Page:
This can mean fewer touches, reduced staffing, faster processing, and improved throughput for printing businesses of all types and sizes. In this way, MBO technology fully aligns finishing with the pace, productivity, and profitability of digital printing.

The modular design technology is made possible thanks to a structural redesign and the all-new M1 control system with touchscreen control, which also can be upgraded as components are changed. MBO Modular Finishing Technology makes the M80 compatible with a wide range of additional finishing modules. Options include a Slitter Shaft Cassette MWK for quick access to the rear slitter shaft via a locking slide track; MBO Automation Technology, which can be integrated into each folding module, giving operators the ability to calibrate fold rollers and fold plates automatically; and an Alternating Deflector for increased product throughput.

Customer Service Is Key

Although Meredith acknowledges that 75 percent of Good Printers’ business is currently offset, including runs into the thousands on its two Heidelberg presses, Meredith says the company already sees significant growth on the digital side coming from an increased volume of short runs the company prints, finishes and ships within 48 hours for most jobs. For the foreseeable future, additional growth “will come from shifting a portion of our short-run book printing business to an on-demand platform,” he said.  To secure its growth, Good Printers concentrates on providing the kind of responsive, high-quality customer service that will enable the company to retain existing customers and drive prospective clients to the menu of services it offers under one capable roof.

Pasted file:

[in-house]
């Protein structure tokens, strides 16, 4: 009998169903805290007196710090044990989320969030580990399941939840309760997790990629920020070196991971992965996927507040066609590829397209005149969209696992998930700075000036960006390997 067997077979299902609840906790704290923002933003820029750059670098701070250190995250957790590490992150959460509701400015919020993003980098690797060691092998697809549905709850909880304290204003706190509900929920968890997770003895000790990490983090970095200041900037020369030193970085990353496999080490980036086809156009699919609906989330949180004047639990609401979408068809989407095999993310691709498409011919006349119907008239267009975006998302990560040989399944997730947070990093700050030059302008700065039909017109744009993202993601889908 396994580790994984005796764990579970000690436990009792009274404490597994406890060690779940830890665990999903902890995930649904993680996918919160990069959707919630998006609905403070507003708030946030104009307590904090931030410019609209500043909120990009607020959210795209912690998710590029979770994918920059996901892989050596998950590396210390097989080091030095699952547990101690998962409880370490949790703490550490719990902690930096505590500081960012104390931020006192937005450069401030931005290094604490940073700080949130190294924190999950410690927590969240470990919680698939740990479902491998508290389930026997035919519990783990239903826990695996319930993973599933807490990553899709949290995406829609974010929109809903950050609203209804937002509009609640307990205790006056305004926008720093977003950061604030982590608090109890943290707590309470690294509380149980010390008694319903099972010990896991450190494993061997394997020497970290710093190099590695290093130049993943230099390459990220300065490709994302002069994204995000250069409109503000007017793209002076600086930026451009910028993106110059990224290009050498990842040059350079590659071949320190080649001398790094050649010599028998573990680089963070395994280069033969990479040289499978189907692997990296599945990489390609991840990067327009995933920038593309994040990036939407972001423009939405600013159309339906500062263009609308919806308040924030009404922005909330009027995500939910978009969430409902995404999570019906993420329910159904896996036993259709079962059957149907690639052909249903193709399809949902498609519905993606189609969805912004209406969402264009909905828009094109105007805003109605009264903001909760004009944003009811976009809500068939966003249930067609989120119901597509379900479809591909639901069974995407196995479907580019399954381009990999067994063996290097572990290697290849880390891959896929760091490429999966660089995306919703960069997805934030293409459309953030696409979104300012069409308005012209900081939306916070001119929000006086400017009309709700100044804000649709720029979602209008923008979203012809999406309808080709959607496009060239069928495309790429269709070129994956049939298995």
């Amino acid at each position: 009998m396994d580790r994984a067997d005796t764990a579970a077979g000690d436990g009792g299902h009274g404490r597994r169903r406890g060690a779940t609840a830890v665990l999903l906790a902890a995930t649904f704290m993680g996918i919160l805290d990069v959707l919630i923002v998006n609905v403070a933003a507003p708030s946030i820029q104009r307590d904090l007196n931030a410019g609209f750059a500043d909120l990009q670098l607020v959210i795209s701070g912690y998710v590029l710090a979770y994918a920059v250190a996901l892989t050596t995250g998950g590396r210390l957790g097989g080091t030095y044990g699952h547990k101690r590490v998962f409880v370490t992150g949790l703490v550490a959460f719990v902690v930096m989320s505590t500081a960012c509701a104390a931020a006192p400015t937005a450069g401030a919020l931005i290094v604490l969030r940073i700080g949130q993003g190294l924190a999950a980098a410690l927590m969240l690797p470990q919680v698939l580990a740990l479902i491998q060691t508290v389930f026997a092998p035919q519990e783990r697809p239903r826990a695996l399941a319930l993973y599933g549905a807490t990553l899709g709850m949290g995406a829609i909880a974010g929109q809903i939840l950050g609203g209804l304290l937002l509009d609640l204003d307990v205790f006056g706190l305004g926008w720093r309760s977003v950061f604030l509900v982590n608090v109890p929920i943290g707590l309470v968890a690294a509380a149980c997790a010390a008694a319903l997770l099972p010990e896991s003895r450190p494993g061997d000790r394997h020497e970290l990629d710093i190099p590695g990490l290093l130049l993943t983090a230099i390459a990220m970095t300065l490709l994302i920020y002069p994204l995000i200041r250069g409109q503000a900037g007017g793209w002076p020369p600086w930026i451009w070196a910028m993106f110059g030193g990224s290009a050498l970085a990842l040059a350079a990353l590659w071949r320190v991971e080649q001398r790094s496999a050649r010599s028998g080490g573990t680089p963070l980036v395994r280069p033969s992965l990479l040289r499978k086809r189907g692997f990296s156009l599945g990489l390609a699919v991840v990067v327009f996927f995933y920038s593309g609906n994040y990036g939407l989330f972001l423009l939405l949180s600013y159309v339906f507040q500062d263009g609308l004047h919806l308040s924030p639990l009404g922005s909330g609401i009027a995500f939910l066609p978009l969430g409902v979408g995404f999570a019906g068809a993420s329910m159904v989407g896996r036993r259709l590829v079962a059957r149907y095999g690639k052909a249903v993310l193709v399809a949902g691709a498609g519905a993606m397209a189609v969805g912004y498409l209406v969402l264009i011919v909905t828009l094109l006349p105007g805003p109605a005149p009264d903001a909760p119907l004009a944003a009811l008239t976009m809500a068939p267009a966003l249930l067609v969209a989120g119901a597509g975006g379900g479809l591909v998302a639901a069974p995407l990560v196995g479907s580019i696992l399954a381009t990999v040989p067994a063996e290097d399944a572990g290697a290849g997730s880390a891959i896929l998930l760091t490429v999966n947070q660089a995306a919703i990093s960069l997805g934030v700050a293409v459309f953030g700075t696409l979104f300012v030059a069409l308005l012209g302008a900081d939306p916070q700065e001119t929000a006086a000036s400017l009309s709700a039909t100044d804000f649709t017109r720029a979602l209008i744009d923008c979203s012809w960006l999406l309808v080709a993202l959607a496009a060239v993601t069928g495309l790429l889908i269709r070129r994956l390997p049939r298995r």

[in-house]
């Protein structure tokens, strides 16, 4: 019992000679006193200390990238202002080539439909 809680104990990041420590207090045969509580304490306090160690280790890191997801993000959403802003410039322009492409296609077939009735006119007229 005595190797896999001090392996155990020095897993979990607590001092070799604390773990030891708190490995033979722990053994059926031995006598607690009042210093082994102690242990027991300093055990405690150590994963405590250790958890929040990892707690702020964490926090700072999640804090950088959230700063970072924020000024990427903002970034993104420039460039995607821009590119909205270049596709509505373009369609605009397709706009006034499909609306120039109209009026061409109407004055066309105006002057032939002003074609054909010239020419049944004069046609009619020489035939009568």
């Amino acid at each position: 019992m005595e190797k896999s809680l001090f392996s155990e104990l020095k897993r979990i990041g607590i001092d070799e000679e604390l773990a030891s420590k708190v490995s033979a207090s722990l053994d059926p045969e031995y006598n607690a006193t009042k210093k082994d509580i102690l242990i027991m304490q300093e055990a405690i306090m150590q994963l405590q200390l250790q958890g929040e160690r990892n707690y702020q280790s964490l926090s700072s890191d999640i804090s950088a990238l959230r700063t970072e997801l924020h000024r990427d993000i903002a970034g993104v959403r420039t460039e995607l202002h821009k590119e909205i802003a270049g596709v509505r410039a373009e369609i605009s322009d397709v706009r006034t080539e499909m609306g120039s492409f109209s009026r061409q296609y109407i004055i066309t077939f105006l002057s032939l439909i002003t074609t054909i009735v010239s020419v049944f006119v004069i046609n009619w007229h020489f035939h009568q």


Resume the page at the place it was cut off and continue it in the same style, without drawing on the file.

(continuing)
“We stay away from work that doesn’t fit our capabilities while we try to differentiate ourselves by offering our customers the widest possible range of services in-house,” Meredith said. As evidenced by the company’s purchase of the automated M80 flexible folding system, Good Printers is fully cognizant of the role a highly efficient folding operation can play in its strategic differentiation.

According to Meredith, Good Printers already has “something of a hybrid business going.” In addition to transitioning a portion of its book printing business to an on-demand platform, the company has implemented a system for another customer whereby every quarter it batch prints a portion of the one million 8-page teaching guides it produces annually, and finishes them as needed with the help of the fast, flexible M80 folding system. As a result, the company warehouses just a handful of skids at one time, while the customer enjoys the flexibility of being able to make revisions as needed. It’s just one example of a trend that will continue as Good Printers explores the integration of digital print and high-speed finishing from MBO.

Since its founding in 1902, Good Printers has established itself as a well-regarded provider of high-quality commercial printing, publication printing, and direct mail services. Its staff of 45 serves a clientele made up primarily of associations, nonprofits and conferences throughout the Washington, D.C. metropolitan area and Virginia’s Shenandoah Valley.